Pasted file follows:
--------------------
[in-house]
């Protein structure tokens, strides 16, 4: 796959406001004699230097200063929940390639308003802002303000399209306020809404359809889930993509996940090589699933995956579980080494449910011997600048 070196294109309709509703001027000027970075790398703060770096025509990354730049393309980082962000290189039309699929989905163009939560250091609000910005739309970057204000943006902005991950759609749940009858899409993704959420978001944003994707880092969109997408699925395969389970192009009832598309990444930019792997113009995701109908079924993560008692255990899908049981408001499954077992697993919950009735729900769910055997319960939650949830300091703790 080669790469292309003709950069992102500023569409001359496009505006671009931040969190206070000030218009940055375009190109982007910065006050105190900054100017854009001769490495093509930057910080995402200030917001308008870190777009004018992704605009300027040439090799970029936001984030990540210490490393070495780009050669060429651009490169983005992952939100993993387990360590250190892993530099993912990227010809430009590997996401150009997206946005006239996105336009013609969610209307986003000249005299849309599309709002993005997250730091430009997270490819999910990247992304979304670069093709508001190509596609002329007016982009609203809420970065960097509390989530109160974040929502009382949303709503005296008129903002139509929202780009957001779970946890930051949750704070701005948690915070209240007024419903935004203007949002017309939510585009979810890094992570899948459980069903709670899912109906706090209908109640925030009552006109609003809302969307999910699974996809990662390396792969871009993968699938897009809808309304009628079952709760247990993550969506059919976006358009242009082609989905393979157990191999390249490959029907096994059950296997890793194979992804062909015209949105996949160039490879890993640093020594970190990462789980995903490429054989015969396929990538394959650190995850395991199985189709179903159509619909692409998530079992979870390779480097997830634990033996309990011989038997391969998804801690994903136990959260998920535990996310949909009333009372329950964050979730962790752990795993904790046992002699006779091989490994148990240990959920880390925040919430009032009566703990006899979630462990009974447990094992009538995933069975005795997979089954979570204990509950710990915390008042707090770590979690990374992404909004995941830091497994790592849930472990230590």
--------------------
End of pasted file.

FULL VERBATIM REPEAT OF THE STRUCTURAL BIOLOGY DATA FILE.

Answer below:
[in-house]
């Protein structure tokens, strides 16, 4: 796959406001004699230097200063929940390639308003802002303000399209306020809404359809889930993509996940090589699933995956579980080494449910011997600048 070196294109309709509703001027000027970075790398703060770096025509990354730049393309980082962000290189039309699929989905163009939560250091609000910005739309970057204000943006902005991950759609749940009858899409993704959420978001944003994707880092969109997408699925395969389970192009009832598309990444930019792997113009995701109908079924993560008692255990899908049981408001499954077992697993919950009735729900769910055997319960939650949830300091703790 080669790469292309003709950069992102500023569409001359496009505006671009931040969190206070000030218009940055375009190109982007910065006050105190900054100017854009001769490495093509930057910080995402200030917001308008870190777009004018992704605009300027040439090799970029936001984030990540210490490393070495780009050669060429651009490169983005992952939100993993387990360590250190892993530099993912990227010809430009590997996401150009997206946005006239996105336009013609969610209307986003000249005299849309599309709002993005997250730091430009997270490819999910990247992304979304670069093709508001190509596609002329007016982009609203809420970065960097509390989530109160974040929502009382949303709503005296008129903002139509929202780009957001779970946890930051949750704070701005948690915070209240007024419903935004203007949002017309939510585009979810890094992570899948459980069903709670899912109906706090209908109640925030009552006109609003809302969307999910699974996809990662390396792969871009993968699938897009809808309304009628079952709760247990993550969506059919976006358009242009082609989905393979157990191999390249490959029907096994059950296997890793194979992804062909015209949105996949160039490879890993640093020594970190990462789980995903490429054989015969396929990538394959650190995850395991199985189709179903159509619909692409998530079992979870390779480097997830634990033996309990011989038997391969998804801690994903136990959260998920535990996310949909009333009372329950964050979730962790752990795993904790046992002699006779091989490994148990240990959920880390925040919430009032009566703990006899979630462990009974447990094992009538995933069975005795997979089954979570204990509950710990915390008042707090770590979690990374992404909004995941830091497994790592849930472990230590």